Tom Purcell: Make this a beautiful day in your neighborhood
Tom Hanks is right: We should be allowed to start off our days feeling good.
Hanks stars as Fred “Mister” Rogers in the movie “A Beautiful Day in the Neighborhood,” opening Nov. 22. At a press conference after its world premiere at a film festival in Toronto, reports Deadline, Hanks called Rogers’ life an antidote to our cynical times: “Cynicism has become the default position for so much of daily structure and daily intercourse. Why? Because it’s easy and there’s good money to be made at it. It’s a great product to sell.”
Hanks’ words are regrettably true. Every night, cable-news talking heads lather up niche audiences to drive ratings and profits — to heck with their negative impact on our political discourse.
Fred Rogers had the opposite effect on me and millions of other kids — and he certainly helped me start off my childhood days feeling good.
I had the honor of meeting Rogers once, albeit briefly, as he exited an elevator. I tried to engage him in conversation — forgetting, for several moments, that though he was highly familiar to me, he had no idea who I was.
To me and millions of former 5-year-olds, he was an esteemed guest in our homes.
When I was 5, my mornings were gloriously happy. After my two older sisters left for school — how it agitated me that I had to share my mother’s attention with them! — I got to have Mom all to myself.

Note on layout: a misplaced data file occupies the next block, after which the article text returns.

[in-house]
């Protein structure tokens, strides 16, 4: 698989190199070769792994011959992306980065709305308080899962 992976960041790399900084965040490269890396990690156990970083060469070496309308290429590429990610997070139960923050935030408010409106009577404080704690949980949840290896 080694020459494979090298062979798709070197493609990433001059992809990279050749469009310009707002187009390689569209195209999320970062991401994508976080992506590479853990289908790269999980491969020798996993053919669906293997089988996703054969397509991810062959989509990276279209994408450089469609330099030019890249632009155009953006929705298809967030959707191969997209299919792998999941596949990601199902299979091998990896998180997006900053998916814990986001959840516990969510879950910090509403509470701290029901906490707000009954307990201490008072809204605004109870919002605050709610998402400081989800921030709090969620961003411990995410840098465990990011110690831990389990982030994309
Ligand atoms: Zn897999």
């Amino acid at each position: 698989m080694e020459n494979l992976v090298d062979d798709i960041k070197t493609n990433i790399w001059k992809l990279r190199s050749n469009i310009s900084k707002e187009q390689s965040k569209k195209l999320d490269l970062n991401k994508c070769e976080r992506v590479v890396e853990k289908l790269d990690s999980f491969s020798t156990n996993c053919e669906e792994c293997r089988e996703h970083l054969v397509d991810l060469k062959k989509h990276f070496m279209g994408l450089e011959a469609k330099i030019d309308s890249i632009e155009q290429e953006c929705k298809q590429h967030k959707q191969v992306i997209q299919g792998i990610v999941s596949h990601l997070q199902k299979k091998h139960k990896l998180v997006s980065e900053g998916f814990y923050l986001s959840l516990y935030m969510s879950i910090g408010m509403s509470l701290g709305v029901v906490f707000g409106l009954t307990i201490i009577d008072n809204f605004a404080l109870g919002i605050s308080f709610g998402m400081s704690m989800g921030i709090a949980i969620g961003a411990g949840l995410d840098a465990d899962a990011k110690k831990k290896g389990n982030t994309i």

I’ve never met anyone who enjoys mornings as much as she does. Despite her never-ending chores when I was young, she whistled in the morning — a cheerful habit she learned from her father and passed on to me.
Those mornings were wonderfully tranquil and secure — and got even better when “Mister Rogers’ Neighborhood” began to air.
Unlike anyone else on television then, Rogers spoke calm, reassuring words directly to us, his young viewers. His stories and lessons — embodying kindness, decency, courtesy and love — helped us to understand and practice virtue.
What a way to start a morning! And what a way to shape a childhood!
The movie’s storyline is about a cynical journalist — based on real-life writer Tom Junod — who reluctantly agrees to write an Esquire profile of Rogers. As the journalist comes to realize that Rogers is as genuine and sincere in real life as he is on his show, he is transformed — and becomes Rogers’ lifelong friend.
Though Rogers died in 2003, his example still promotes incredibly positive energy. The review aggregation website Rotten Tomatoes puts the movie’s approval rating at 96%, and its critics’ consensus reads: “Much like the beloved TV personality that inspired it, ‘A Beautiful Day in the Neighborhood’ offers a powerfully affecting message about acceptance and understanding.”
Fred Rogers’ story makes clear that each of us has a choice to make each morning.
We can be angry, cynical and nasty — a choice I regrettably make more often than I care to admit.
Or we can embrace kindness and charity and do our small part to make the world a better place — a choice that allows us to do what Tom Hanks said we should be allowed to do.
Thank goodness that Fred Rogers still helps us choose to start off our days feeling good.
Freelance writer Tom Purcell of Library is author of “Misadventures of a 1970s Childhood.” Visit him on the web at TomPurcell.com.